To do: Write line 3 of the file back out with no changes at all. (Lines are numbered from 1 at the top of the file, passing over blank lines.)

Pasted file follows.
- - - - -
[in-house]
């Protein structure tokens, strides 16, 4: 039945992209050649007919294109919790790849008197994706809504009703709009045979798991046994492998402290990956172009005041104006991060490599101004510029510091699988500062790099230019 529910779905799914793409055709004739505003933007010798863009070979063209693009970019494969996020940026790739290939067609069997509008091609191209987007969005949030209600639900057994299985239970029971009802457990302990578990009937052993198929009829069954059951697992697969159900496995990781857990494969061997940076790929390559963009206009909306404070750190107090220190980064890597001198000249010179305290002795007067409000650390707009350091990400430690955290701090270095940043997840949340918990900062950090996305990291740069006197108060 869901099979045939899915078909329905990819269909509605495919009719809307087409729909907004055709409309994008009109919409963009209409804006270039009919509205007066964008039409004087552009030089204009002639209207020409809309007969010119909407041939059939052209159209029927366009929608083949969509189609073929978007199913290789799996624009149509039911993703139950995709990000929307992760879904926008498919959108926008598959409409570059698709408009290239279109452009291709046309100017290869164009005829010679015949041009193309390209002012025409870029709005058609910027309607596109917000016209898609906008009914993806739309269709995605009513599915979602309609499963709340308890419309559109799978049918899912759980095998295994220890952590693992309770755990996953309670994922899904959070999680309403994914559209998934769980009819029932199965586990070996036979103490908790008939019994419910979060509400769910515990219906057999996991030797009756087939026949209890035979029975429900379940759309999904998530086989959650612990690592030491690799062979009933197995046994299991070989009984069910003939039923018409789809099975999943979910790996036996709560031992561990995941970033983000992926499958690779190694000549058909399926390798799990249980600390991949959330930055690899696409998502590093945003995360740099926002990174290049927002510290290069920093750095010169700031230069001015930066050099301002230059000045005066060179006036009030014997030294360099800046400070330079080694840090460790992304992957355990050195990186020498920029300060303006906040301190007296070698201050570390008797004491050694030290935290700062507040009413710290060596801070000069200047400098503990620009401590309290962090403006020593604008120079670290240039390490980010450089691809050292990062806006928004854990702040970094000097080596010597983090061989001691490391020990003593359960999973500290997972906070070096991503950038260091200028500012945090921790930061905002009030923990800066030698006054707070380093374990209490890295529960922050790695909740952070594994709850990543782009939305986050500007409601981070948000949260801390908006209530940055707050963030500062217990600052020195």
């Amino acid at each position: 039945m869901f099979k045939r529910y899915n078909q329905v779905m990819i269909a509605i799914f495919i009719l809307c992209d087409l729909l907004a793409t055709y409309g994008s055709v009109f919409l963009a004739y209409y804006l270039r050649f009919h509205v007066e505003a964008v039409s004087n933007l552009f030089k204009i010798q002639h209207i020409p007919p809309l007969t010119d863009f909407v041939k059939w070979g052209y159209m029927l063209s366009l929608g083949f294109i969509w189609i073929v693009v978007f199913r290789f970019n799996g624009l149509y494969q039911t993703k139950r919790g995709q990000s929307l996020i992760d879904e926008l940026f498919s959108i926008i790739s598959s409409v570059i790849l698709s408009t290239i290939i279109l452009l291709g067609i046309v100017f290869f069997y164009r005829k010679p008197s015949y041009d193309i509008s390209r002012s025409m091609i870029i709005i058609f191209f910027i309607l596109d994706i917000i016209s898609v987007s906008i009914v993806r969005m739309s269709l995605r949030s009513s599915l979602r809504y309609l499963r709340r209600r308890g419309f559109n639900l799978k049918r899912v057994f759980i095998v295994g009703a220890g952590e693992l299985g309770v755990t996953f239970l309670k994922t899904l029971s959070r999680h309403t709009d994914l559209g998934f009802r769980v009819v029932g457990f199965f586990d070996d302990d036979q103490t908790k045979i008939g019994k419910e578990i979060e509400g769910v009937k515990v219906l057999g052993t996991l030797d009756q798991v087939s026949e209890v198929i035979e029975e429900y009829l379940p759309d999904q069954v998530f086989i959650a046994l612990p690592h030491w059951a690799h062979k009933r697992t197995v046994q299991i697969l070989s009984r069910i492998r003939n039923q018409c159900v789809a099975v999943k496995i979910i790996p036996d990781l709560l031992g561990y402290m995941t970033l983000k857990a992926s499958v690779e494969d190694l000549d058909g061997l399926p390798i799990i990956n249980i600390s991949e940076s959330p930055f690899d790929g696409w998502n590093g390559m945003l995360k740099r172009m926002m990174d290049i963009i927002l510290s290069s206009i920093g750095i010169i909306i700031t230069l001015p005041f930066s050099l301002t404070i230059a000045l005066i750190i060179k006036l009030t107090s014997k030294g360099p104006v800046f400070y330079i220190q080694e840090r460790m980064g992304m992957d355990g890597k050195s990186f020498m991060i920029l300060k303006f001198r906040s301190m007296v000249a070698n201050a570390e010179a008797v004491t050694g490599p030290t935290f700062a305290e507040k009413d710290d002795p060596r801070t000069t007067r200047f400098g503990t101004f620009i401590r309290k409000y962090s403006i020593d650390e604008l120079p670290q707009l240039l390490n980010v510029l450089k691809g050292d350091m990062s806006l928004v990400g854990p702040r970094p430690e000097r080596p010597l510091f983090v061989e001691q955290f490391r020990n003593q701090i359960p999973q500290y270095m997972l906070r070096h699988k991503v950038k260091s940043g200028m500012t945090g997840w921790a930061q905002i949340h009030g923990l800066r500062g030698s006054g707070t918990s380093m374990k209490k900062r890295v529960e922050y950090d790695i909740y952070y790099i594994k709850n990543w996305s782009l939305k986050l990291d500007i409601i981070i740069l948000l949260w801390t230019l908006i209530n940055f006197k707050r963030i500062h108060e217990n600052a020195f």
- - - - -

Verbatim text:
């Amino acid at each position: 039945m869901f099979k045939r529910y899915n078909q329905v779905m990819i269909a509605i799914f495919i009719l809307c992209d087409l729909l907004a793409t055709y409309g994008s055709v009109f919409l963009a004739y209409y804006l270039r050649f009919h509205v007066e505003a964008v039409s004087n933007l552009f030089k204009i010798q002639h209207i020409p007919p809309l007969t010119d863009f909407v041939k059939w070979g052209y159209m029927l063209s366009l929608g083949f294109i969509w189609i073929v693009v978007f199913r290789f970019n799996g624009l149509y494969q039911t993703k139950r919790g995709q990000s929307l996020i992760d879904e926008l940026f498919s959108i926008i790739s598959s409409v570059i790849l698709s408009t290239i290939i279109l452009l291709g067609i046309v100017f290869f069997y164009r005829k010679p008197s015949y041009d193309i509008s390209r002012s025409m091609i870029i709005i058609f191209f910027i309607l596109d994706i917000i016209s898609v987007s906008i009914v993806r969005m739309s269709l995605r949030s009513s599915l979602r809504y309609l499963r709340r209600r308890g419309f559109n639900l799978k049918r899912v057994f759980i095998v295994g009703a220890g952590e693992l299985g309770v755990t996953f239970l309670k994922t899904l029971s959070r999680h309403t709009d994914l559209g998934f009802r769980v009819v029932g457990f199965f586990d070996d302990d036979q103490t908790k045979i008939g019994k419910e578990i979060e509400g769910v009937k515990v219906l057999g052993t996991l030797d009756q798991v087939s026949e209890v198929i035979e029975e429900y009829l379940p759309d999904q069954v998530f086989i959650a046994l612990p690592h030491w059951a690799h062979k009933r697992t197995v046994q299991i697969l070989s009984r069910i492998r003939n039923q018409c159900v789809a099975v999943k496995i979910i790996p036996d990781l709560l031992g561990y402290m995941t970033l983000k857990a992926s499958v690779e494969d190694l000549d058909g061997l399926p390798i799990i990956n249980i600390s991949e940076s959330p930055f690899d790929g696409w998502n590093g390559m945003l995360k740099r172009m926002m990174d290049i963009i927002l510290s290069s206009i920093g750095i010169i909306i700031t230069l001015p005041f930066s050099l301002t404070i230059a000045l005066i750190i060179k006036l009030t107090s014997k030294g360099p104006v800046f400070y330079i220190q080694e840090r460790m980064g992304m992957d355990g890597k050195s990186f020498m991060i920029l300060k303006f001198r906040s301190m007296v000249a070698n201050a570390e010179a008797v004491t050694g490599p030290t935290f700062a305290e507040k009413d710290d002795p060596r801070t000069t007067r200047f400098g503990t101004f620009i401590r309290k409000y962090s403006i020593d650390e604008l120079p670290q707009l240039l390490n980010v510029l450089k691809g050292d350091m990062s806006l928004v990400g854990p702040r970094p430690e000097r080596p010597l510091f983090v061989e001691q955290f490391r020990n003593q701090i359960p999973q500290y270095m997972l906070r070096h699988k991503v950038k260091s940043g200028m500012t945090g997840w921790a930061q905002i949340h009030g923990l800066r500062g030698s006054g707070t918990s380093m374990k209490k900062r890295v529960e922050y950090d790695i909740y952070y790099i594994k709850n990543w996305s782009l939305k986050l990291d500007i409601i981070i740069l948000l949260w801390t230019l908006i209530n940055f006197k707050r963030i500062h108060e217990n600052a020195f």